It was not extensive. A seal or two, a pencil-case, a pair of sleeve-buttons, and a brooch of no great value, were all. They were severally examined and appraised by old Joe, who chalked the sums he was disposed to give for each, upon the wall, and added them up into a total when he found there was nothing more to come.
`That's your account,' said Joe, `and I wouldn't give another sixpence, if I was to be boiled for not doing it. Who's next?'
Mrs Dilber was next. Sheets and towels, a little wearing apparel, two old-fashioned silver teaspoons, a pair of sugar-tongs, and a few boots. Her account was stated on the wall in the same manner.
`I always give too much to ladies. It's a weakness of mine, and that's the way I ruin myself,' said old Joe. `That's your account. If you asked me for another penny, and made it an open question, I'd repent of being so liberal and knock off half-a-crown.'
`And now undo my bundle, Joe,' said the first woman.
Joe went down on his knees for the greater convenience of opening it, and having unfastened a great many knots, dragged out a large and heavy roll of some dark stuff.
`What do you call this?' said Joe. `Bed-curtains?'
`Ah!' returned the woman, laughing and leaning forward on her crossed arms. `Bed-curtains!'
`You don't mean to say you took them down, rings and all, with him lying there?' said Joe.
`Yes I do,' replied the woman. `Why not?'
`You were born to make your fortune,' said Joe, `and you'll certainly do it!'
`I certainly shan't hold my hand, when I can get anything in it by reaching it out, for the sake of such a man as he was, I promise you, Joe,' returned the woman coolly. `Don't drop that oil upon the blankets, now.'
`His blankets?' asked Joe.
`Whose else's do you think?' replied the woman. `He isn't likely to take cold without them, I dare say.'
`I hope he didn't die of any thing catching! Eh?' said old Joe, stopping in his work, and looking up.
`Don't you be afraid of that,' returned the woman. `I an't so fond of his company that I'd loiter about him for such things, if he did. Ah! you may look through that shirt till your eyes ache; but you won't find a hole in it, nor a threadbare place. It's the best he had, and a fine one too. They'd have wasted it, if it hadn't been for me.'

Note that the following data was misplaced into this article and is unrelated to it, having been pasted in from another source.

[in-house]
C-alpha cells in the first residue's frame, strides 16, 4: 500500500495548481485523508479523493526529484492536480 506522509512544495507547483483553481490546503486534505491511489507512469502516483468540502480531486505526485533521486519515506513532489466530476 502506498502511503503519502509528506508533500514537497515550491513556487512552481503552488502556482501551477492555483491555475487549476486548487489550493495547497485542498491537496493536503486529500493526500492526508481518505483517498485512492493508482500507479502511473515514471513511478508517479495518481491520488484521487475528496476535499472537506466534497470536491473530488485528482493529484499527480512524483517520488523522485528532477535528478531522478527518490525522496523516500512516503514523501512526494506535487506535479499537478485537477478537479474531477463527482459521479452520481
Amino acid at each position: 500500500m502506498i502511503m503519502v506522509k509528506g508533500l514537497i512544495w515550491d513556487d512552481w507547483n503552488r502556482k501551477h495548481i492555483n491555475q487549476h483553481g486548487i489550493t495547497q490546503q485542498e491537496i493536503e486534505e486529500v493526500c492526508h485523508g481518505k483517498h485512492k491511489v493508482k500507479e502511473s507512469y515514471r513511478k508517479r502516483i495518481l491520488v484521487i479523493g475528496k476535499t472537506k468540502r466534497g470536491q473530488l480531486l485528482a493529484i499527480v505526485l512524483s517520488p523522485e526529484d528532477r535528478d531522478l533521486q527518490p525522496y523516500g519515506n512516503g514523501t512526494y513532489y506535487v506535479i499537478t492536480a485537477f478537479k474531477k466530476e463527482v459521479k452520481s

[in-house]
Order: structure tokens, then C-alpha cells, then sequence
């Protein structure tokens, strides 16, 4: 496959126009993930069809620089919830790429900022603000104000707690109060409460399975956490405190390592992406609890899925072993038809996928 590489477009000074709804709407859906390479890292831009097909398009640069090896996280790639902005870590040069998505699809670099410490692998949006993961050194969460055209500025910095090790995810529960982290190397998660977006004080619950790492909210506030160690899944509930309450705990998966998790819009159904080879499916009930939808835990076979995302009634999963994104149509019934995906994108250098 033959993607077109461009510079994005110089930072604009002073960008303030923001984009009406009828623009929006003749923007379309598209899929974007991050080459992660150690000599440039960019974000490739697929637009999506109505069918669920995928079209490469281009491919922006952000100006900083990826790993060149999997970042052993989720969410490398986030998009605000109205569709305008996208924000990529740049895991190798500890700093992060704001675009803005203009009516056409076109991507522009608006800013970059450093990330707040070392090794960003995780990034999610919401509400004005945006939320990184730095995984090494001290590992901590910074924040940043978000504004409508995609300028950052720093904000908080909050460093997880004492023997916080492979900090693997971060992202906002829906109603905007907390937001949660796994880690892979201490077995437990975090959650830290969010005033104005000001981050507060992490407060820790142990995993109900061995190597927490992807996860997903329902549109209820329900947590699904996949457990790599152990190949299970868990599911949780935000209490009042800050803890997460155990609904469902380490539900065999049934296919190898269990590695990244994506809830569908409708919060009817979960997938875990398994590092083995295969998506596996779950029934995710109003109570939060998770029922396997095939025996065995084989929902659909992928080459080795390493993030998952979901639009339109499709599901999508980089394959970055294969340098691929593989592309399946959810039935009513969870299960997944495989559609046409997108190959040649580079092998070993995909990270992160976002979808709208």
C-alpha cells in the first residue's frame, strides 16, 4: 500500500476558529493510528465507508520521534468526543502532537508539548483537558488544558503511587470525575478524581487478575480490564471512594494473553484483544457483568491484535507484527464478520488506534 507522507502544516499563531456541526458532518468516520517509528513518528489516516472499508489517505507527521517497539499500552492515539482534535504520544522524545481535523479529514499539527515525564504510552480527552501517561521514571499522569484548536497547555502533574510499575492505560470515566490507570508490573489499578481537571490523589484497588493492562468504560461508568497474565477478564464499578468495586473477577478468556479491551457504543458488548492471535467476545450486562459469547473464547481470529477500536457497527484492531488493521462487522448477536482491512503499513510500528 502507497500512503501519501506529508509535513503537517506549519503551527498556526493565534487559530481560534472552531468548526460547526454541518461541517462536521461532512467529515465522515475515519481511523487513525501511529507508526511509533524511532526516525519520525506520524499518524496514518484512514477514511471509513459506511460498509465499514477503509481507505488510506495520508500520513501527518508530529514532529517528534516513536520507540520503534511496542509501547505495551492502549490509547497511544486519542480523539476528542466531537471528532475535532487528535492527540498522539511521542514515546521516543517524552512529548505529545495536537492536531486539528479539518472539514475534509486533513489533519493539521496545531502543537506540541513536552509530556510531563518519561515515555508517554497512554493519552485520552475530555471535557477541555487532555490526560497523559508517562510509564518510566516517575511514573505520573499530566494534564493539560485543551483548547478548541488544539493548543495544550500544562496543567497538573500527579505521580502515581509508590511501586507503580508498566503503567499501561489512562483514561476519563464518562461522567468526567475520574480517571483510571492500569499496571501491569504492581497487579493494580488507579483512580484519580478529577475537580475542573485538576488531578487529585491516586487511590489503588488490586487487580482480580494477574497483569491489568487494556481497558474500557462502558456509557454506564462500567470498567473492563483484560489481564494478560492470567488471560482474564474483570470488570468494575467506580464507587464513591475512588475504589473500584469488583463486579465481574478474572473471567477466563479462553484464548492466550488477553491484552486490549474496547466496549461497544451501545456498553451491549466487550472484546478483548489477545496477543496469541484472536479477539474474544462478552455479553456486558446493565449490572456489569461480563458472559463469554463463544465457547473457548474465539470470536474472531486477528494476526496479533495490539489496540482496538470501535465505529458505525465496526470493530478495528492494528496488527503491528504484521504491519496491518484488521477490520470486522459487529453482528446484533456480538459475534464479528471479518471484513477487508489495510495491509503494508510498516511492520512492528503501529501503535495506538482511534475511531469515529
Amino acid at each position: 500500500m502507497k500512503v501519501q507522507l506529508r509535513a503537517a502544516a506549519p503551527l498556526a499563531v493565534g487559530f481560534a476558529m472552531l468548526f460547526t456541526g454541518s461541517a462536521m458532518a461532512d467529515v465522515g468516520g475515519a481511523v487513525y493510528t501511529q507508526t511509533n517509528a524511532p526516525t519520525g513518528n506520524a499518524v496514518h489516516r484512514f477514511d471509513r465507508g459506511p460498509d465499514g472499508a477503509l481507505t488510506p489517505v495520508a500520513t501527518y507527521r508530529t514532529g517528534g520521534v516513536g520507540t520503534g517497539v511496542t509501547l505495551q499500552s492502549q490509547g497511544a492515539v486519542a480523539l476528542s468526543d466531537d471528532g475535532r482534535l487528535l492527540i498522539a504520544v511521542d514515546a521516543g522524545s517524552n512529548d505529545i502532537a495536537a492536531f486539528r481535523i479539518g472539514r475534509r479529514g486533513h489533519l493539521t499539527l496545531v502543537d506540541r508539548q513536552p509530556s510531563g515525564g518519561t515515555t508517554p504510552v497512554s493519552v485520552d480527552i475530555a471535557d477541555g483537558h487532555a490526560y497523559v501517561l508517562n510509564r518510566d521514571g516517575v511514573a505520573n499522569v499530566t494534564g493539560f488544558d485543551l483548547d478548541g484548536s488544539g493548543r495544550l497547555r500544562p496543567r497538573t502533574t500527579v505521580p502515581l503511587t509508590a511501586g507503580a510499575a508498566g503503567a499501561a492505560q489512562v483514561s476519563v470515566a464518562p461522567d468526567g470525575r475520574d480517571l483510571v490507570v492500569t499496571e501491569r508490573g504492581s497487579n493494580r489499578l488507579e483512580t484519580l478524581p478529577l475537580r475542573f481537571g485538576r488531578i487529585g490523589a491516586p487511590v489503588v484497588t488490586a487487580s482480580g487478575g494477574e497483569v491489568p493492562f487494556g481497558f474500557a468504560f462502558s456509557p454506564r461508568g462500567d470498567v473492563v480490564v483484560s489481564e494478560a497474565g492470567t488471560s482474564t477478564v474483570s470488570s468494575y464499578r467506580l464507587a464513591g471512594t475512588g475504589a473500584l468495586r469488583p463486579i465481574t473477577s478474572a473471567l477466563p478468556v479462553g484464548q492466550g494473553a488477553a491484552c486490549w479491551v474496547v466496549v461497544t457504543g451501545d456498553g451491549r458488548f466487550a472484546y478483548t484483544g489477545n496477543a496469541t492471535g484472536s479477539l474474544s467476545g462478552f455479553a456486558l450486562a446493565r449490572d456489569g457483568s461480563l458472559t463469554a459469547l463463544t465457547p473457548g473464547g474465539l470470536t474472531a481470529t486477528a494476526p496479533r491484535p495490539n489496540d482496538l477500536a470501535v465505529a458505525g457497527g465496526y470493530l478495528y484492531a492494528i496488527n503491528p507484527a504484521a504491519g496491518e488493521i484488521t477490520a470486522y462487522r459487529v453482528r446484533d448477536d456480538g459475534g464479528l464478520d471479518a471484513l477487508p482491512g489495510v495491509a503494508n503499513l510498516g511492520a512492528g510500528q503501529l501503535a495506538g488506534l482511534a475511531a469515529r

`What do you call wasting of it?' asked old Joe.
`Putting it on him to be buried in, to be sure,' replied the woman with a laugh. `Somebody was fool enough to do it, but I took it off again. If calico an't good enough for such a purpose, it isn't good enough for anything. It's quite as becoming to the body. He can't look uglier than he did in that one.'
Scrooge listened to this dialogue in horror. As they sat grouped about their spoil, in the scanty light afforded by the old man's lamp, he viewed them with a detestation and disgust, which could hardly have been greater, though the demons, marketing the corpse itself.
`Ha, ha!' laughed the same woman, when old Joe, producing a flannel bag with money in it, told out their several gains upon the ground. `This is the end of it, you see. He frightened every one away from him when he was alive, to profit us when he was dead! Ha, ha, ha!'
`Spirit,' said Scrooge, shuddering from head to foot. `I see, I see. The case of this unhappy man might be my own. My life tends that way, now. Merciful Heaven, what is this?'
He recoiled in terror, for the scene had changed, and now he almost touched a bed: a bare, uncurtained bed: on which, beneath a ragged sheet, there lay a something covered up, which, though it was dumb, announced itself in awful language.
The room was very dark, too dark to be observed with any accuracy, though Scrooge glanced round it in obedience to a secret impulse, anxious to know what kind of room it was. A pale light, rising in the outer air, fell straight upon the bed; and on it, plundered and bereft, unwatched, unwept, uncared for, was the body of this man.
Scrooge glanced towards the Phantom. Its steady hand was pointed to the head.